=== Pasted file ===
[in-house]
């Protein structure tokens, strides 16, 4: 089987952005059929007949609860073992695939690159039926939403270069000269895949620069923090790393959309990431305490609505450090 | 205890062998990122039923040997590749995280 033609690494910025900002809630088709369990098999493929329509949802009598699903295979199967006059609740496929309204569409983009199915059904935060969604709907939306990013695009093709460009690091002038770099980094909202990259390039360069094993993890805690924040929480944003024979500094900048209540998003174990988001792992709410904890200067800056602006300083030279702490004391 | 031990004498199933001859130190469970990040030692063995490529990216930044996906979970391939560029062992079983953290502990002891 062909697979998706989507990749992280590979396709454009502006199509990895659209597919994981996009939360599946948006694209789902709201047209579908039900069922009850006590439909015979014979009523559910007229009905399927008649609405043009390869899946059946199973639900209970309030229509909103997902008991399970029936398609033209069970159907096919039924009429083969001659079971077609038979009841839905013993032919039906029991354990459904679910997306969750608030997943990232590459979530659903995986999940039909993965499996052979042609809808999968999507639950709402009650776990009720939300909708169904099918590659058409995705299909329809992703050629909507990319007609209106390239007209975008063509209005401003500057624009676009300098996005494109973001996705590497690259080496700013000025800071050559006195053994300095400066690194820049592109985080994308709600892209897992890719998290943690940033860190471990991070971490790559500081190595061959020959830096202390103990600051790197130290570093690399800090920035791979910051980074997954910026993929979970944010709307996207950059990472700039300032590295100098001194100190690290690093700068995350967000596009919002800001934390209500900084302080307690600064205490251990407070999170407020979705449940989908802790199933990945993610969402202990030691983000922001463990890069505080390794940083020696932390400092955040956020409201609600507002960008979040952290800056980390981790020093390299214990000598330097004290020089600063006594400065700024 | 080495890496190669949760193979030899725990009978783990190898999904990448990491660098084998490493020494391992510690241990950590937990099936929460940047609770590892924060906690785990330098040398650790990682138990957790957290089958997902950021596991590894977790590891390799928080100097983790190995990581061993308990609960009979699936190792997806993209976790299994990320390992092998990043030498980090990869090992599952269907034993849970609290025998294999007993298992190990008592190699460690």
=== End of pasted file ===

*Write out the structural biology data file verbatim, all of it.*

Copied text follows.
[in-house]
């Protein structure tokens, strides 16, 4: 089987952005059929007949609860073992695939690159039926939403270069000269895949620069923090790393959309990431305490609505450090 | 205890062998990122039923040997590749995280 033609690494910025900002809630088709369990098999493929329509949802009598699903295979199967006059609740496929309204569409983009199915059904935060969604709907939306990013695009093709460009690091002038770099980094909202990259390039360069094993993890805690924040929480944003024979500094900048209540998003174990988001792992709410904890200067800056602006300083030279702490004391 | 031990004498199933001859130190469970990040030692063995490529990216930044996906979970391939560029062992079983953290502990002891 062909697979998706989507990749992280590979396709454009502006199509990895659209597919994981996009939360599946948006694209789902709201047209579908039900069922009850006590439909015979014979009523559910007229009905399927008649609405043009390869899946059946199973639900209970309030229509909103997902008991399970029936398609033209069970159907096919039924009429083969001659079971077609038979009841839905013993032919039906029991354990459904679910997306969750608030997943990232590459979530659903995986999940039909993965499996052979042609809808999968999507639950709402009650776990009720939300909708169904099918590659058409995705299909329809992703050629909507990319007609209106390239007209975008063509209005401003500057624009676009300098996005494109973001996705590497690259080496700013000025800071050559006195053994300095400066690194820049592109985080994308709600892209897992890719998290943690940033860190471990991070971490790559500081190595061959020959830096202390103990600051790197130290570093690399800090920035791979910051980074997954910026993929979970944010709307996207950059990472700039300032590295100098001194100190690290690093700068995350967000596009919002800001934390209500900084302080307690600064205490251990407070999170407020979705449940989908802790199933990945993610969402202990030691983000922001463990890069505080390794940083020696932390400092955040956020409201609600507002960008979040952290800056980390981790020093390299214990000598330097004290020089600063006594400065700024 | 080495890496190669949760193979030899725990009978783990190898999904990448990491660098084998490493020494391992510690241990950590937990099936929460940047609770590892924060906690785990330098040398650790990682138990957790957290089958997902950021596991590894977790590891390799928080100097983790190995990581061993308990609960009979699936190792997806993209976790299994990320390992092998990043030498980090990869090992599952269907034993849970609290025998294999007993298992190990008592190699460690």